THe money you take out is tax free, but only up to the amount you put in, the gain is taxable at capital gains. So if you are making interest, can you take out the amount you got in interest tax free? and for how long? only until you take out all that you put in right? and then you would be paying tax on withdrawals after that right?

others? It seems the only way for this to work is Arbitrage including the tax benefits. But is it really easy to structure this policy to take advantage of an arbitrage system?
 

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EasyMoney_in_NC

Contributor
Sep 9, 2007
399
31
31
Wilmington NC
I'll be curious to read responses to this. I haven't looked into yet, but as I understand, its an excellent way of protecting monetary assets. The policy can't be attached via a judgment or charging order. It makes interest tax free (IIRC) and although I believe you'll find its much later before you can withdraw (similar to social security) one can take out a loan against the funds invested and pay it back or not without penalty. Plus it pays at death and/or can be passed without estate taxes.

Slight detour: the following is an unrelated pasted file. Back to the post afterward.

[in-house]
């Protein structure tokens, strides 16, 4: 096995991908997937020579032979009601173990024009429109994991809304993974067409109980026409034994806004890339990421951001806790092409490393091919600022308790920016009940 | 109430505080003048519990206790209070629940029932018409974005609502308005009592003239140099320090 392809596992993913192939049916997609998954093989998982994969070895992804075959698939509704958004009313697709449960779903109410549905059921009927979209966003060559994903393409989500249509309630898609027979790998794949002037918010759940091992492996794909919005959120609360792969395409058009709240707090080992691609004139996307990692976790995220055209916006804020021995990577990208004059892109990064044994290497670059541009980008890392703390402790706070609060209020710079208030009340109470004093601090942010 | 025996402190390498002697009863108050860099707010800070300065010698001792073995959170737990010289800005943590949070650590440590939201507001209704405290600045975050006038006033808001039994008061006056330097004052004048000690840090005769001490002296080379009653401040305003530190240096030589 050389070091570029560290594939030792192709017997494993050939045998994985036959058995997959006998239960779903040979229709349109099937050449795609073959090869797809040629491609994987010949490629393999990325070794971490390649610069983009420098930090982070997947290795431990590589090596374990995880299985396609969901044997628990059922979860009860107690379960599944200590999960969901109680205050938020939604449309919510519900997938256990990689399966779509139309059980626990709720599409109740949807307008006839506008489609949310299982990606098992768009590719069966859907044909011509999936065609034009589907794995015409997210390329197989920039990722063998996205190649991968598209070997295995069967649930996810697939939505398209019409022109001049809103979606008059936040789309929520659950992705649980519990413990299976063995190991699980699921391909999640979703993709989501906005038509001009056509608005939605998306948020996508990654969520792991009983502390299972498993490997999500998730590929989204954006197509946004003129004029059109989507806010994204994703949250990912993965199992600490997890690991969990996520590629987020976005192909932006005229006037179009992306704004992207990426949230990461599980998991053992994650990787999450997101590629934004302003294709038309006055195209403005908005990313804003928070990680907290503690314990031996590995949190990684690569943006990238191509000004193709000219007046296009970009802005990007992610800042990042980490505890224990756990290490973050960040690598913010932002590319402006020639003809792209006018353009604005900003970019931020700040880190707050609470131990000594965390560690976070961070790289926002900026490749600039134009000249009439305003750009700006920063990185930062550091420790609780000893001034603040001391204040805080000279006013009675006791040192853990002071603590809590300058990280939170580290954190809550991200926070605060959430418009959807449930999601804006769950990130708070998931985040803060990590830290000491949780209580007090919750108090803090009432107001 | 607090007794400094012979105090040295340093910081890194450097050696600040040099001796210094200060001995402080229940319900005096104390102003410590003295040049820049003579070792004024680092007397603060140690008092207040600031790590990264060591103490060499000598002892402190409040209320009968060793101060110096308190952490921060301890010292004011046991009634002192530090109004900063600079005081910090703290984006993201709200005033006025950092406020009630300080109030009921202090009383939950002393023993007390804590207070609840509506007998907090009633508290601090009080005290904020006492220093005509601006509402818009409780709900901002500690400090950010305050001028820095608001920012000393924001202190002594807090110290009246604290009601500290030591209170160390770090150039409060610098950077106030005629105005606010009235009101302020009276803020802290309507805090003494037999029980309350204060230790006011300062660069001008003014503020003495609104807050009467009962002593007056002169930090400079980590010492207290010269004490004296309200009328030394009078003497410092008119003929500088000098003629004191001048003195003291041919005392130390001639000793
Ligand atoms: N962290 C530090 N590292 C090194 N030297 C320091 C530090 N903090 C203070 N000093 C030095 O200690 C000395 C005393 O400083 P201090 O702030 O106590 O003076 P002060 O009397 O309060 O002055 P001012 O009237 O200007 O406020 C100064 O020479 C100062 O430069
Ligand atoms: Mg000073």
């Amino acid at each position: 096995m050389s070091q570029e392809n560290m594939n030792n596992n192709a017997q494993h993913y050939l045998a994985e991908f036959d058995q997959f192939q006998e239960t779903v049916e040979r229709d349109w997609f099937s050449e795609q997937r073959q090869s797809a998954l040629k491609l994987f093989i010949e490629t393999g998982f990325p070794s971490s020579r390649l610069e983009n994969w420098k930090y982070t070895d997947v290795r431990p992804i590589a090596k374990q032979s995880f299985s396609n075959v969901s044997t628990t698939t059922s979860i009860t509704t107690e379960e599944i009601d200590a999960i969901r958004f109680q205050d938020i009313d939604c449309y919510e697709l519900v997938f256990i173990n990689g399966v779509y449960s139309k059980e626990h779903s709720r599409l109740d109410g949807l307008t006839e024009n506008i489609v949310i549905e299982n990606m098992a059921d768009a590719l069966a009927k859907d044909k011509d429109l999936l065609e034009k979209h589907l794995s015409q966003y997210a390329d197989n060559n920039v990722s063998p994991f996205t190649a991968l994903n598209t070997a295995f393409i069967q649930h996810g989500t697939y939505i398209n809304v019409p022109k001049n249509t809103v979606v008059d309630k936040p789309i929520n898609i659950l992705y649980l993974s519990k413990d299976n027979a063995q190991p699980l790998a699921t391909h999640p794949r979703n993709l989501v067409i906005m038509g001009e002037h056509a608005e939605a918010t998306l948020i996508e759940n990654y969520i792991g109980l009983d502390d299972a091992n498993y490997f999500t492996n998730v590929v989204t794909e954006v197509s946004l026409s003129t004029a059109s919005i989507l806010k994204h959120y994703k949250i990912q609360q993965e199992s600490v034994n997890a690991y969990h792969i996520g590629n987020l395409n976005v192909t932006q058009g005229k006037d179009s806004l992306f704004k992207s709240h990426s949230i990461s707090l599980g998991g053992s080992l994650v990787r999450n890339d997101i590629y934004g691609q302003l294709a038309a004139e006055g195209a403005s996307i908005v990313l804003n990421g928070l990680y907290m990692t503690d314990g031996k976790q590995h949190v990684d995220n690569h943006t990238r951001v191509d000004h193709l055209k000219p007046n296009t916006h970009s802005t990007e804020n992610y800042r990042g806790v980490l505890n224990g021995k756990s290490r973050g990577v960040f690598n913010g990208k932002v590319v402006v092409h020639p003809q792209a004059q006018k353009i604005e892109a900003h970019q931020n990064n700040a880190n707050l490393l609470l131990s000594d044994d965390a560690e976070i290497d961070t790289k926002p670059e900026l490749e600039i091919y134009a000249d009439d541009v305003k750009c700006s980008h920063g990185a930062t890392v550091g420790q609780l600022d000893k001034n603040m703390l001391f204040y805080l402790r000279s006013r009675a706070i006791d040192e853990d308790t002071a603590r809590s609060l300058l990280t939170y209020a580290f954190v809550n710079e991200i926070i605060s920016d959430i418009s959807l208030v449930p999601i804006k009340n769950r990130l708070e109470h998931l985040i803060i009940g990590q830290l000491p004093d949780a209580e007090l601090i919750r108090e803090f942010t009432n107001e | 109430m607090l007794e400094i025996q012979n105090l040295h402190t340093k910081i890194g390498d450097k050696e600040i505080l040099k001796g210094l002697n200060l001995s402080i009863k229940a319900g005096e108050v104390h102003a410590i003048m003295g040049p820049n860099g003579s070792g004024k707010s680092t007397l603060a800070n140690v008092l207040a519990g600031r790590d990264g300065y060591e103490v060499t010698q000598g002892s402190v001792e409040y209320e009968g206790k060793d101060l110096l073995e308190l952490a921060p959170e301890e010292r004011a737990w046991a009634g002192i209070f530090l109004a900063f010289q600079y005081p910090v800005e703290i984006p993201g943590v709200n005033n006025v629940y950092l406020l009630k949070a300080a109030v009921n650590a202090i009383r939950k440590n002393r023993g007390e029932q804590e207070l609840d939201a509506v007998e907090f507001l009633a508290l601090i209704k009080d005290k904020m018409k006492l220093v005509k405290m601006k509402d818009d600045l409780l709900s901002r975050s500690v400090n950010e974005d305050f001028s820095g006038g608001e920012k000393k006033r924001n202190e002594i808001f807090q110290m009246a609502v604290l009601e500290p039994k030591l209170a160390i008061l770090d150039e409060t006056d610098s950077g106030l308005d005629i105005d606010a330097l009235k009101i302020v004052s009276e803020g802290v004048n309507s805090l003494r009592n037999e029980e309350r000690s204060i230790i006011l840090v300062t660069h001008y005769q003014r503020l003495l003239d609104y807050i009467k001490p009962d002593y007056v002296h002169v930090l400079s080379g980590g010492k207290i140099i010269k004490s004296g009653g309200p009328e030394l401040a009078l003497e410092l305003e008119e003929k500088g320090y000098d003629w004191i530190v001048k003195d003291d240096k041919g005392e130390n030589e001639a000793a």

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zaiteku

zaiteku

New Contributor
Read Millionaire Fastlane
Dec 10, 2007
112
7
27
Honolulu, Hawaii
thats what I forgot to mention, you can take your cash out via a loan, and its tax free. What is the downside to this? If I'm making 20K a year in interest from the policy for example, and I "borrow" out 20k and just not pay it back, does that keep my principle the same but give me cash flow?

Hypothetical:

300K in policy gaining 20K a year in interest

I take out 20K a year (supposedly tax free) as a "loan" to myself

Policy stays at 300K right?

Can I keep doing that indefinitely every year without getting taxed?

what am I missing? anyone? its a rather complex instrument, but Im interested to figure out the pros and cons.
 

Diane Kennedy

Bronze Contributor
Aug 31, 2007
795
209
49
Permanent life insurance is a good vehicle for asset protection and liquidity.